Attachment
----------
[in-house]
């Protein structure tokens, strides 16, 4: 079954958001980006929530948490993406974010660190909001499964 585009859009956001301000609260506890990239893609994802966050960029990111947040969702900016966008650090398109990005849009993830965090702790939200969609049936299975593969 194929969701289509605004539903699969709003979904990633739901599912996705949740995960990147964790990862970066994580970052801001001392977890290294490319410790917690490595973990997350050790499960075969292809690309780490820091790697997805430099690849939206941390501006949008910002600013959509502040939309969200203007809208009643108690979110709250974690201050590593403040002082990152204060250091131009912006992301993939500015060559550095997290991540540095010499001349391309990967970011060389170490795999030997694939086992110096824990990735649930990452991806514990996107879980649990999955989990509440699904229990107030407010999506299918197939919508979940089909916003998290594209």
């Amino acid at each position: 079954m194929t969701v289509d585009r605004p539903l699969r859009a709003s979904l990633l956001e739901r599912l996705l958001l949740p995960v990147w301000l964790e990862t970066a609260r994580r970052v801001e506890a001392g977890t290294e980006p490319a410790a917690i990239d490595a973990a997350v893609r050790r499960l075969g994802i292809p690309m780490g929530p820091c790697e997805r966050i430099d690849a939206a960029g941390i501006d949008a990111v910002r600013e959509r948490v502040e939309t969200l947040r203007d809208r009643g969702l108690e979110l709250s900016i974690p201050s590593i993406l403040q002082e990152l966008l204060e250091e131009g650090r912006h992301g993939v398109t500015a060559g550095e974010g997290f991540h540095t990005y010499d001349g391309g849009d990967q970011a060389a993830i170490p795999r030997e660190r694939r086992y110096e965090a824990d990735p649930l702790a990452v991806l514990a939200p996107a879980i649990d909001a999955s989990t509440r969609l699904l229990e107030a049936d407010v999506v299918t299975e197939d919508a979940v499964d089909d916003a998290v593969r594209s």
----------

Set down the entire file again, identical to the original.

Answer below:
[in-house]
């Protein structure tokens, strides 16, 4: 079954958001980006929530948490993406974010660190909001499964 585009859009956001301000609260506890990239893609994802966050960029990111947040969702900016966008650090398109990005849009993830965090702790939200969609049936299975593969 194929969701289509605004539903699969709003979904990633739901599912996705949740995960990147964790990862970066994580970052801001001392977890290294490319410790917690490595973990997350050790499960075969292809690309780490820091790697997805430099690849939206941390501006949008910002600013959509502040939309969200203007809208009643108690979110709250974690201050590593403040002082990152204060250091131009912006992301993939500015060559550095997290991540540095010499001349391309990967970011060389170490795999030997694939086992110096824990990735649930990452991806514990996107879980649990999955989990509440699904229990107030407010999506299918197939919508979940089909916003998290594209």
């Amino acid at each position: 079954m194929t969701v289509d585009r605004p539903l699969r859009a709003s979904l990633l956001e739901r599912l996705l958001l949740p995960v990147w301000l964790e990862t970066a609260r994580r970052v801001e506890a001392g977890t290294e980006p490319a410790a917690i990239d490595a973990a997350v893609r050790r499960l075969g994802i292809p690309m780490g929530p820091c790697e997805r966050i430099d690849a939206a960029g941390i501006d949008a990111v910002r600013e959509r948490v502040e939309t969200l947040r203007d809208r009643g969702l108690e979110l709250s900016i974690p201050s590593i993406l403040q002082e990152l966008l204060e250091e131009g650090r912006h992301g993939v398109t500015a060559g550095e974010g997290f991540h540095t990005y010499d001349g391309g849009d990967q970011a060389a993830i170490p795999r030997e660190r694939r086992y110096e965090a824990d990735p649930l702790a990452v991806l514990a939200p996107a879980i649990d909001a999955s989990t509440r969609l699904l229990e107030a049936d407010v999506v299918t299975e197939d919508a979940v499964d089909d916003a998290v593969r594209s």